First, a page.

Yes, THAT Tiffany
'80s Pop Sensation Brings the Mix Tape Tour to Atlanta
The rarefied air of single-monikered artists is indeed a small and exclusive world. The '80s gave us Madonna, but there was also Tiffany.
Fast forward to 2019. As a generation craves the new wave quirk of the early '80s, the late '80s have their own dedicated fans. The MixTape Tour is a lively reminiscence party headlined by New Kids On The Block with guests Salt-N-Peppa, Naughty By Nature and special appearances by pop darlings Debbie Gibson and Tiffany.
Currently on a massive cross-country trek this summer, the gregarious Tiffany's new album Pieces Of Me isn't exactly burning up the international charts, but her tenth release is a steady seller at the live shows and via www.tiffanytunes.com. It's actually a solid collection, finding the singer updated in edgy pop-rock territory with a decidedly modern¬†approach.
Road warrior Tiffany spoke with INsite by phone from a bus parked somewhere near Washington, D.C.
Last time we talked you had been welcomed into the country music world of Nashville but now you're digging back into your pop music roots.
Yeah, but I think it's always been the same thing in many ways. I've always enjoyed telling my backstory so of course living in Nashville allowed me to do that. It was a fabulous opportunity for me to be able to go back and tell the stories of how I stated out doing country music and then to work with all the people who helped me along the way. It was great because I got to write with a lot of people that I'd really wanted to write with.
The Mix Tape Tour is a massive undertaking for any act, but by now you're used to the¬†road.
Oh yeah, we're about halfway through this one. But then about four days after we're done, I'll go to England do all the retro festivals over there. These massive festivals outside with lots of artists on the bills, and it's fun. After that, I come back to the United States, literally a week later, and then I'll go on my own tour for Pieces Of Me. So I'm busy all this year - right up through December.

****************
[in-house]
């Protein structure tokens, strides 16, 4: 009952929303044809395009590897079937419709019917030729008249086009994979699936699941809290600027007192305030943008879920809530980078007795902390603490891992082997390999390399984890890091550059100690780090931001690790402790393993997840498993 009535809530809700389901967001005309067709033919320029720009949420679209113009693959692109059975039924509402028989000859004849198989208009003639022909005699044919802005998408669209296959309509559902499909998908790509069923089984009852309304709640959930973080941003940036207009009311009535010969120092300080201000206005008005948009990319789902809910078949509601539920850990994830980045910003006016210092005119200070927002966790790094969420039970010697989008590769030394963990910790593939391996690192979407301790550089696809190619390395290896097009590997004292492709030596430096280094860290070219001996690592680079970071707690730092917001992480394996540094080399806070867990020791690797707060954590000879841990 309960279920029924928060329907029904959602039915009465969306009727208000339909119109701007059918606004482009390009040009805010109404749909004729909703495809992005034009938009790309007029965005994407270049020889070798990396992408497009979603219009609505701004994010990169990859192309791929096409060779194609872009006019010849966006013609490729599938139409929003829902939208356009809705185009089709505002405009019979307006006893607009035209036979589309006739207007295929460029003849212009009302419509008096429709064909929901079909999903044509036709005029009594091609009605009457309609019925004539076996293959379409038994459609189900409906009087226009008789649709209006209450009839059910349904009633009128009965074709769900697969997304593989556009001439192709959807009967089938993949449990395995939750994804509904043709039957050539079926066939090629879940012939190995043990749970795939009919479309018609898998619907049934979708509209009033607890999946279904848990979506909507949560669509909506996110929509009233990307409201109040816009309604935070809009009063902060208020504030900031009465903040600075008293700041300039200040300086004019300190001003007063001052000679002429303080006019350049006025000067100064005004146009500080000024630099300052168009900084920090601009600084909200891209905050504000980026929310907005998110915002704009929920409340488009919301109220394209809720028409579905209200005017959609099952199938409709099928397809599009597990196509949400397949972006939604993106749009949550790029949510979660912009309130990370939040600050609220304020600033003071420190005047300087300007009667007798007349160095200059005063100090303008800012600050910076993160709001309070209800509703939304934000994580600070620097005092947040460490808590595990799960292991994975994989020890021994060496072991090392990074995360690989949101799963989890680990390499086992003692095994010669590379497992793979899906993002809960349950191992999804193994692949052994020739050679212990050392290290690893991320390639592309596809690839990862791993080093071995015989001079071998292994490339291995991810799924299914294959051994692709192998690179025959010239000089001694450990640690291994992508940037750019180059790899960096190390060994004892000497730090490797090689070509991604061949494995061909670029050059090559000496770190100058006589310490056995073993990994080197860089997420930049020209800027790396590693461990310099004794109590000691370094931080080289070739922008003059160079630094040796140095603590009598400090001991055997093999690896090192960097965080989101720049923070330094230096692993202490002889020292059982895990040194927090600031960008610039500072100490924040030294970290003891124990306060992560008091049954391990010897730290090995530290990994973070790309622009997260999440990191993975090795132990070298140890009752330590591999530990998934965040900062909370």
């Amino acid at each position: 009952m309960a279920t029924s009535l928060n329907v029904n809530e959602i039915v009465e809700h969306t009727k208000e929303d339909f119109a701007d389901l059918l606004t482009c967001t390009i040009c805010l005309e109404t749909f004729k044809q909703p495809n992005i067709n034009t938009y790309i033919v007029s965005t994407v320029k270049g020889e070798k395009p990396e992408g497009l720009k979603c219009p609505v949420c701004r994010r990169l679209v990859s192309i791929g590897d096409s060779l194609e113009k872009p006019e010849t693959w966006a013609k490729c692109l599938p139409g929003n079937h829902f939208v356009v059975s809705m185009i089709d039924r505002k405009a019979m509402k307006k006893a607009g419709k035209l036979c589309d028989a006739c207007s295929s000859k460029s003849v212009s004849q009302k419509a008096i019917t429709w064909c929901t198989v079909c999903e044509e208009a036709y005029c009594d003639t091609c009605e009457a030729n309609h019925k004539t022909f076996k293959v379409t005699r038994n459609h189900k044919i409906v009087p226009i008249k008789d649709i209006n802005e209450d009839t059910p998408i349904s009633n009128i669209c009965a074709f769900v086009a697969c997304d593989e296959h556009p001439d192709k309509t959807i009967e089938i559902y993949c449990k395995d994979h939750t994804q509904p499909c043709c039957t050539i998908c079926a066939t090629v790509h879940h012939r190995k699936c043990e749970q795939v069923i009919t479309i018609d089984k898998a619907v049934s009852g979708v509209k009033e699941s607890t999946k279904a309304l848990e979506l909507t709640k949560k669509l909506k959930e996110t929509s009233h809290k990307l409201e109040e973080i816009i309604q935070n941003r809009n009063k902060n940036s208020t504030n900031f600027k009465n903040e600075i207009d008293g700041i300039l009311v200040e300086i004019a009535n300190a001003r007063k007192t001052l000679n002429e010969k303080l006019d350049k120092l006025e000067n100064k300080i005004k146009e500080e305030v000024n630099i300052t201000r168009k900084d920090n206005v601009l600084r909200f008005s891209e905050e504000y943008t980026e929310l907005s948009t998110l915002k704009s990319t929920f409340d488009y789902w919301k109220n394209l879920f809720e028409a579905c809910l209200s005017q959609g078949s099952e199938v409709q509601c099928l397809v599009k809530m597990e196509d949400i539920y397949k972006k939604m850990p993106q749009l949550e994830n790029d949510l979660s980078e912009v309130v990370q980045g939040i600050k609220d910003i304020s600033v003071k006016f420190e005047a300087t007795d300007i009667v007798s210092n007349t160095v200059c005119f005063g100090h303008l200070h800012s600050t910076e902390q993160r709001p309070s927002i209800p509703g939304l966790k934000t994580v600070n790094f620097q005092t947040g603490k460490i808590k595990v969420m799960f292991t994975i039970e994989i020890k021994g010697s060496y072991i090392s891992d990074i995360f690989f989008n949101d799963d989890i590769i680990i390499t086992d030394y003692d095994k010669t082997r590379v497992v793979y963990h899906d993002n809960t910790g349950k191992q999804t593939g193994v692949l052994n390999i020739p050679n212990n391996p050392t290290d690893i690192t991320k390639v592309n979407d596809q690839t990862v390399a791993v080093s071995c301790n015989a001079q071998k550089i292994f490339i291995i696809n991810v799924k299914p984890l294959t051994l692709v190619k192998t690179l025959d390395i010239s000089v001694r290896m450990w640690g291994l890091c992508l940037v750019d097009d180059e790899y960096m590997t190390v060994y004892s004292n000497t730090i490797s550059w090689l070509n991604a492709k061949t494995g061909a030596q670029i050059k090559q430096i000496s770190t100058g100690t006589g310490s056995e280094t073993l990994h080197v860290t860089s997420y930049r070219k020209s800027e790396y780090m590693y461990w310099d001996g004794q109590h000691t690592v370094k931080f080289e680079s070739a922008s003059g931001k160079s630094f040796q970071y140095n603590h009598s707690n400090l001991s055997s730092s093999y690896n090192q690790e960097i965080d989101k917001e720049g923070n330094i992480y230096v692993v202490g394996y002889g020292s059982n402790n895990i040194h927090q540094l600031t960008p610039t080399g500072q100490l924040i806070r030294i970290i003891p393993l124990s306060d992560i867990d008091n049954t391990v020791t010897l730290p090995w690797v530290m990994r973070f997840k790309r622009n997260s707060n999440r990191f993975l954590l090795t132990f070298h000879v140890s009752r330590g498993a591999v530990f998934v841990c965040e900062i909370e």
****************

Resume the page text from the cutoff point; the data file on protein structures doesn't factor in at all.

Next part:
Do you have any favorite memories of this tour so far - or has it all been a blur because you've been to so many cities?
Oh, it's been really good just seeing the guys. It's so great to be on tour with New Kids On The Block again, it's just awesome. It's not work, it's just fun.
How does it compare to the '80s tours when you were the headliner and they were the opening act?
I don't think it's very different, really. It's the same in a lot of ways. It's great to see them and it's fun to see all the fans after 30 years. I think that's the magic behind this tour, to celebrate not just our accomplishments, but the fans. We all still love music and we all still love what we're¬†doing.
It must be a big responsibility to know that each band on the bill is playing a major chunk of the soundtrack to someone's early¬†life.
That's pretty much what's happening, yeah. It's not a big responsibly at this point, though. I'm just getting up there and sharing the music, enjoying the moment and connecting. I kinda let them do their own thing out there as we play. Some people do cry and some people dance. Like when I do the "I Think We're Alone Now" dance, they're doing it right along with me and I can see them. So really it's not a big burden or anything, it's just a fun, connecting kind of tour.
But you're igniting some memories they may not have even thought of in decades.
Oh definitely. And not only the older stuff, the Pieces Of Me album is selling at the shows. I think I'm one of the only acts who bring music to sell, and it's getting some good attention as well. I think a lot of my fans are happy to be with me now and really hear the new music as we reconnect over the past. I'm hearing that a lot of them are excited about my own tour, so I'll get to see a lot of these same happy faces again - and that makes me happy too.